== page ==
Twenty years of Japanese film in SA


The 20th Japanese Film Festival, which screened in October, was co-organised by
the Embassy of Japan in South Africa and the Japan Foundation. Five selected
movies screened at Cinema Nouveau cinemas in Pretoria, Cape Town, Durban,
Johannesburg and Soweto.

“We’ve had very positive feedback from visitors every year,’ says Shota Nishijima,
cultural attache at the Embassy of Japan in Pretoria. “Last year, we also screened a
Japanese film in Lesotho to 1 000 people and it was received incredibly well.’

Nishijima mentions that the festival’s purpose is to promote an understanding of
Japanese culture, traditions and beliefs among South African audiences. He says it
encourages communication and interest in Japan as viewers are often curious to find
out more about the country after experiencing the screenings.

“We try to cover the diversity of Japan’s filmmaking industry at the festival. Although
anime and manga are very well-known and popular animation styles, the country has
a lot more to offer in terms of productions.

“Our aim is to showcase positive stories with which audiences can relate while being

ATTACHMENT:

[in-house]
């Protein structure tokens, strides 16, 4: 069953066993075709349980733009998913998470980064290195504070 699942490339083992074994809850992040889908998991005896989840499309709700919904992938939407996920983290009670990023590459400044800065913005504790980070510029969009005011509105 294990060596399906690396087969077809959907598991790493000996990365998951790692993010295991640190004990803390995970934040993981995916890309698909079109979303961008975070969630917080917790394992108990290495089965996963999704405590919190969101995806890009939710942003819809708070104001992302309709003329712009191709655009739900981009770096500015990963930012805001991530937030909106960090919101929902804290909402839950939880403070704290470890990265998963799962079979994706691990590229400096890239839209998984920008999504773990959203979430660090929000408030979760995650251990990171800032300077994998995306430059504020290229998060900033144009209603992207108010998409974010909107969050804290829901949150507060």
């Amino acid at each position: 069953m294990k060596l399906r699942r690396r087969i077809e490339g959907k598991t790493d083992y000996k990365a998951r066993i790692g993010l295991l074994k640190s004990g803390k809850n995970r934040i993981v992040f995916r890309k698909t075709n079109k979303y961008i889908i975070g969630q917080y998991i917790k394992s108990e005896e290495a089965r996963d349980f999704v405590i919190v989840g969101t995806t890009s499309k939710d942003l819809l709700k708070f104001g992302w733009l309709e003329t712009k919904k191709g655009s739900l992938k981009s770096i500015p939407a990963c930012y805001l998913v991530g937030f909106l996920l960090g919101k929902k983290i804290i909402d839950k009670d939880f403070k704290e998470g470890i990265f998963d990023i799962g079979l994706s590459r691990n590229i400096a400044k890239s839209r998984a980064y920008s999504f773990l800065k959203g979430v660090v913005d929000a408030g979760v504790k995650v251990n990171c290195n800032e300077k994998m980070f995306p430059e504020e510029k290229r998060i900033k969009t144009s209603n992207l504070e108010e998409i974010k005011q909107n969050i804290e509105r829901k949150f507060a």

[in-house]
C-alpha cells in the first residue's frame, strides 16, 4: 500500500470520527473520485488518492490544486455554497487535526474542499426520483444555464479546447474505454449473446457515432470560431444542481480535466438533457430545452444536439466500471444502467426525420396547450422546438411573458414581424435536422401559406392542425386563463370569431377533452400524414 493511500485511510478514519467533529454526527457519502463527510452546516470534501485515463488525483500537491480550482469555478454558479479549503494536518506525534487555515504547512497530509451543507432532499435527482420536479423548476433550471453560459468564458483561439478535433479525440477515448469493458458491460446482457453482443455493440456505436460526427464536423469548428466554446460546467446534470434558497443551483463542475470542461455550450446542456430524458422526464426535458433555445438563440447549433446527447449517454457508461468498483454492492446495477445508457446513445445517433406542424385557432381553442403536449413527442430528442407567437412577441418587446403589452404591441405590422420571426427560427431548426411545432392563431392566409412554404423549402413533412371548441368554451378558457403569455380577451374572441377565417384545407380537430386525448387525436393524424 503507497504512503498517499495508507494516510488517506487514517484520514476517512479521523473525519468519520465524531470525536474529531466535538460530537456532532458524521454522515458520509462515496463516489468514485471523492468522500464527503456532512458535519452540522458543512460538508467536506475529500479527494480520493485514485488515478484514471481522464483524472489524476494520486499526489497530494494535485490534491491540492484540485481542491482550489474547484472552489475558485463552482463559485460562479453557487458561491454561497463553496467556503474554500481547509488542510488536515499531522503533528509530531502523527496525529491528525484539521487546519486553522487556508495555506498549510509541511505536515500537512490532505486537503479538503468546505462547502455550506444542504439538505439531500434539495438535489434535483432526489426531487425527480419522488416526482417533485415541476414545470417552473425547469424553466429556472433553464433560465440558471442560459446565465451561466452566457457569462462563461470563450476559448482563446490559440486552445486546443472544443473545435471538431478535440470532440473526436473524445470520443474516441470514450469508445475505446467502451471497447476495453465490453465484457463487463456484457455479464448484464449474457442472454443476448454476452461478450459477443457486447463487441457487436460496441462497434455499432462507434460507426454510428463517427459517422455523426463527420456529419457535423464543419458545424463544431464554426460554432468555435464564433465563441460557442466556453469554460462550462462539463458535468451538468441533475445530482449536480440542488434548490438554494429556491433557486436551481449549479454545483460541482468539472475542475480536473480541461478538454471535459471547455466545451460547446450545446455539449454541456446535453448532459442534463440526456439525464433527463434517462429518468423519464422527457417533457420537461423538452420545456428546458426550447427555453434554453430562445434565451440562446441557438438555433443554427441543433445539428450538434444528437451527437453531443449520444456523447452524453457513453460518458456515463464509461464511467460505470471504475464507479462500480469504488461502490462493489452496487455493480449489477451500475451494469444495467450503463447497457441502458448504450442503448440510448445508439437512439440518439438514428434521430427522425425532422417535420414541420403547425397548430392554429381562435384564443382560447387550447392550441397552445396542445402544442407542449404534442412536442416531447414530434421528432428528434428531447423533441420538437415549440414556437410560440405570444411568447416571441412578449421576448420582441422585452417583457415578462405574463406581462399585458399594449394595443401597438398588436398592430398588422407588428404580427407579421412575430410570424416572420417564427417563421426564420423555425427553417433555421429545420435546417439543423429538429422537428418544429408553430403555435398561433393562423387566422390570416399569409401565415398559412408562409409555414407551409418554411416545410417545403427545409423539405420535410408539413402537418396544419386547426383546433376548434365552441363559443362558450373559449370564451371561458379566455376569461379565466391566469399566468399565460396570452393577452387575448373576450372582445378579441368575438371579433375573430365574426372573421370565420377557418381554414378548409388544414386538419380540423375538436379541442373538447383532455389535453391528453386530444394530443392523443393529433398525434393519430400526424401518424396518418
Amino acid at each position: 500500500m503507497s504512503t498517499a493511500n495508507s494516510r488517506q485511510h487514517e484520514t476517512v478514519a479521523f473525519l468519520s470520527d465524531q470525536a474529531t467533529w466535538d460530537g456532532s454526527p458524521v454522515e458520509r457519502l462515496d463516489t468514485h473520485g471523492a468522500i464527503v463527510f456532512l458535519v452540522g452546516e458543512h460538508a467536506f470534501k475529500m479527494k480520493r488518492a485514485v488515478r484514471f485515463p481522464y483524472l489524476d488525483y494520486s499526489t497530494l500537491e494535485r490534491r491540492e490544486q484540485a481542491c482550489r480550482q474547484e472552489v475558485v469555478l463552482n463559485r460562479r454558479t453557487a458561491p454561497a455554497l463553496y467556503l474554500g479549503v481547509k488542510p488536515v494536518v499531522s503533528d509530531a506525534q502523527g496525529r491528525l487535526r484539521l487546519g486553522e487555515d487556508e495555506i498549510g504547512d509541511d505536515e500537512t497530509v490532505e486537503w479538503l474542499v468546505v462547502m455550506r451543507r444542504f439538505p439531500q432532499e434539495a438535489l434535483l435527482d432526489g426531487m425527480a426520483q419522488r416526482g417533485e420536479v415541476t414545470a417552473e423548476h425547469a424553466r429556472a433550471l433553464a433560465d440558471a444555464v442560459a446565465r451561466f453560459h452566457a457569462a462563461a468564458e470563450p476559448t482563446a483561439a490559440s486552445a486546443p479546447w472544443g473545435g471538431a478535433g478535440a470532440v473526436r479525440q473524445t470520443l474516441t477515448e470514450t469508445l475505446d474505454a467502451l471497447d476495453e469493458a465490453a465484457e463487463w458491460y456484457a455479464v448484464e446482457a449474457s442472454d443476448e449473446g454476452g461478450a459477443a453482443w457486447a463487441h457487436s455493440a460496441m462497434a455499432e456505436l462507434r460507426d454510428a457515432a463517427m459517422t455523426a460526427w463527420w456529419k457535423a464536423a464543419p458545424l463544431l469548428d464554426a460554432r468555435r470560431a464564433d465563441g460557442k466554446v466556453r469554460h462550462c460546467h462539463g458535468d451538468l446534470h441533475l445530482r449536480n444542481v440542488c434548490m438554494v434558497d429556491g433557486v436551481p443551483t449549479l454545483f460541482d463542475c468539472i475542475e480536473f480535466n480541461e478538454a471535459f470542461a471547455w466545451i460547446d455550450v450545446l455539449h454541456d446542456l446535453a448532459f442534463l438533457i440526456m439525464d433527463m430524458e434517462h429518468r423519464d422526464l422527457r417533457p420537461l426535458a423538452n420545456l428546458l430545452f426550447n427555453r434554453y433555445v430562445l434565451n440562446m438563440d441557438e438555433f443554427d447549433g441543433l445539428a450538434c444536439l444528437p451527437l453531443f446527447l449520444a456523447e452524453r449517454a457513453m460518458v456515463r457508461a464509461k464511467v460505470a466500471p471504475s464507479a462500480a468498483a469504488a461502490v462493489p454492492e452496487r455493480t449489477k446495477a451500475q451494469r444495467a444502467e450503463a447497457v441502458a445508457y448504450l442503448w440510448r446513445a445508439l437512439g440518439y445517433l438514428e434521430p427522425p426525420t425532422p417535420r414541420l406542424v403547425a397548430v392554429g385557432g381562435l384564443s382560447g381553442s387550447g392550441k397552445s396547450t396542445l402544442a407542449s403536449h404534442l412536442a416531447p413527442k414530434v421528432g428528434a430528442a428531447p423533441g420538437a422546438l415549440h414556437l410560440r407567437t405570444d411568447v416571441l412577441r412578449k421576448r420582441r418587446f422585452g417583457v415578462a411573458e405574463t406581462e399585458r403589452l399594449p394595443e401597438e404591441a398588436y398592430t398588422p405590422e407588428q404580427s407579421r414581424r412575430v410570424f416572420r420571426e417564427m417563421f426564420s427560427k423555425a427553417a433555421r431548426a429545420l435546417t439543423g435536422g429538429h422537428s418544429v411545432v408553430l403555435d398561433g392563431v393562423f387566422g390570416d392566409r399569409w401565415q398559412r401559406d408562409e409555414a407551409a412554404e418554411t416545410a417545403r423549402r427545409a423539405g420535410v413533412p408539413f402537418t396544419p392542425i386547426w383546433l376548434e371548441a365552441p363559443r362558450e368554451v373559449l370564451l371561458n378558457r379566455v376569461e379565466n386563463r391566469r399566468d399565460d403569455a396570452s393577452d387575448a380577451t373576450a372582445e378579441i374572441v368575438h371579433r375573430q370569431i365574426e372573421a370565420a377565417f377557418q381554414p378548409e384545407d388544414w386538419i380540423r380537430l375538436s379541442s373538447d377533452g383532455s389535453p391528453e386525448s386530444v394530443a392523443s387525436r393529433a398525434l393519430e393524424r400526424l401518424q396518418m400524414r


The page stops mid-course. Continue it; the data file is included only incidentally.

exposed to a different culture. However, when they leave the cinema, after being
exposed to the Japanese lifestyle, they are inspired and delighted at what they’ve
witnessed,’ mentions Nishijima.

The 2013 screenings included the historical drama The Floating Castle, the drama
Hankyu Railway – A 15-minute Miracle, high school drama Swing Girls, the animation
The Place Promised in Our Early Days and the family drama Wanko – The Story of
Me, My Family and My Dog.

Most of the movies have received several international awards and were created by
some of Japan’s most esteemed filmmakers.

“We hope to continue this tradition of festivals, which is an imaginative and creative
interaction which reinforces an understanding between Japan and South Africa
through the uniting medium of film,’ concludes Nishijima.


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